A treatise on the venereal disease. London: [for the author], 1786.
4to. [xii], 398,  pp. With 7 engraved plates, each with leaf of explanation. Contemporary full calf, rebacked; some spotting throughout, but generally a good copy. $1,500.00
First edition of this classic, and the first book issued from Hunter's private press, which he established at his house in order to prevent unauthorized foreign editions of his works. One thousand copies of this first edition were printed.
Considered the authority on venereal diseases, Hunter hypothesized that two diseases could not exist simultaneously in the same organ. Syphilis and gonorrhea were thus believed to be different symptoms of the same sexual illness. According to some historians, Hunter performed his most famous (if not infamous) experiments on himself. In 1767, he used a lancet to make a puncture on his glands and prepuce, having dipped the lancet in a lesion from a prostitute. Unfortunately for Hunter, the patient from whom he had obtained the specimen had both syphilis and gonorrhea, and this led him and others to believe that they were one and the same disease.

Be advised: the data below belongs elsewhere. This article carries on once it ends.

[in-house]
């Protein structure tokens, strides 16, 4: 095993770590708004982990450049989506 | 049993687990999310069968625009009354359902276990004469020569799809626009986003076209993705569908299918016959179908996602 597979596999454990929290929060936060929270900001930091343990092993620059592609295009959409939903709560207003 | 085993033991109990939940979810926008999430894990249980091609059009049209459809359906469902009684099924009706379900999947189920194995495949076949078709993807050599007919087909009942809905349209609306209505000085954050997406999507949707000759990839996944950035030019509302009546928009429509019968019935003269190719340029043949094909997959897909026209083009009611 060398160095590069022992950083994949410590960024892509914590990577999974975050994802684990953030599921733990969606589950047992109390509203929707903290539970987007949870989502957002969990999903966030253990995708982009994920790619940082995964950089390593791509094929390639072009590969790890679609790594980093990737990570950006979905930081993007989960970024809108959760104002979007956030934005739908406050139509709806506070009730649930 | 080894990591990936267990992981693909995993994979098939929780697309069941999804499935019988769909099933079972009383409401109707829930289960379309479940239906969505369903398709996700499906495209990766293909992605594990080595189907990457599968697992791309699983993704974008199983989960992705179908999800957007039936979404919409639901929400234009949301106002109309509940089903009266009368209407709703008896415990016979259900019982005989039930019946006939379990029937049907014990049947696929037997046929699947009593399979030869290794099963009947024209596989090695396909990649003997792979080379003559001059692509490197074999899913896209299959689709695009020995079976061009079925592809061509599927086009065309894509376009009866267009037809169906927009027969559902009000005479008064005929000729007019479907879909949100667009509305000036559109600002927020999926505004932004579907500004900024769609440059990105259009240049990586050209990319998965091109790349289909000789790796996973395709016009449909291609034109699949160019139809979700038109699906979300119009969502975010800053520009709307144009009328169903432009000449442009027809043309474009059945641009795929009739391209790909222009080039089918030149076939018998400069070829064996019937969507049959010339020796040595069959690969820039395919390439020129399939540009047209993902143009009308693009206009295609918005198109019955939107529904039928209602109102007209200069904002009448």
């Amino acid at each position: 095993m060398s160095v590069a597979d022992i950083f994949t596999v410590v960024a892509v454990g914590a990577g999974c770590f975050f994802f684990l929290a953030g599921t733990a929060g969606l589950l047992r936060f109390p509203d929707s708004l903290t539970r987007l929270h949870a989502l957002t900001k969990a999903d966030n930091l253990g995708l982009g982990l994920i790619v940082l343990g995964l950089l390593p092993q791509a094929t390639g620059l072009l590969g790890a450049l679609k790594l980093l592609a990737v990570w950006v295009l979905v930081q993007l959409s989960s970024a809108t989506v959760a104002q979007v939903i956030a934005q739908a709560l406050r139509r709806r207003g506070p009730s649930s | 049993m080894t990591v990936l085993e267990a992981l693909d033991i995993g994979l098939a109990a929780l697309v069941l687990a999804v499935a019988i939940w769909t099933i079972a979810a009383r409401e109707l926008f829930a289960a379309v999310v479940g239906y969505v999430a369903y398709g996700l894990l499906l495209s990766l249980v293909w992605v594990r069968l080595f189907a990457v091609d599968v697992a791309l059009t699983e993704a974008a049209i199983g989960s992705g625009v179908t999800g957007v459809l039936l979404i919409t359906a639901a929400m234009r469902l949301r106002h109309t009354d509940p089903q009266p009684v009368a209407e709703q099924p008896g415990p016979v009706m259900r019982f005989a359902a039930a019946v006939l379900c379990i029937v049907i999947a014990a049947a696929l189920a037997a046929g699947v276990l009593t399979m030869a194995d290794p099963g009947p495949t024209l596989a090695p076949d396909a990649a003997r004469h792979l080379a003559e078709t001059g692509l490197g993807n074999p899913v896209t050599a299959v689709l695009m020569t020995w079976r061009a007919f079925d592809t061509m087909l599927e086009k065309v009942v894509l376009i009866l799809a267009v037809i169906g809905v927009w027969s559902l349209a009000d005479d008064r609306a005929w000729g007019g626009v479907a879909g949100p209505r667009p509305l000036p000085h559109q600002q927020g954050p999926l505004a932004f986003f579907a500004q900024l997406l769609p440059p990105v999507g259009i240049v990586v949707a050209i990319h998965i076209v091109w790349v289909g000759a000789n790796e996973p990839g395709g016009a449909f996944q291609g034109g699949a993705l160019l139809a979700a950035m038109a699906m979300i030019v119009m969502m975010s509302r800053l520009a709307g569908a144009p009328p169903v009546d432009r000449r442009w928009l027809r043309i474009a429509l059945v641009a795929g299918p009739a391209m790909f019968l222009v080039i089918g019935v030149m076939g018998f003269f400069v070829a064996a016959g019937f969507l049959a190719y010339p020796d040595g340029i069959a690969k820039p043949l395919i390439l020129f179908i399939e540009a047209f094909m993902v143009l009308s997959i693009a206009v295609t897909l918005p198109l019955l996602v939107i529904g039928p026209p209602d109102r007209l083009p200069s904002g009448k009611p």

Contrary to legend, however, there is no proof that Hunter actually inoculated himself with venereal disease. According to other historians, he inoculated an individual with gonorrheal pus, not knowing that the pus also harbored syphilis. When the latter disease developed, Hunter believed that his ideas were correct. He here traces the course of the disease and its treatment with mercury and cauterization.
Hunter (1728-1793) was the pupil of his brilliant brother William, whom he later assisted and soon surpassed as a surgeon. He was probably one of the greatest scientist of his time in medicine and related subjects. The Royal College of Surgeons sponsors an annual lecture in Hunter's memory.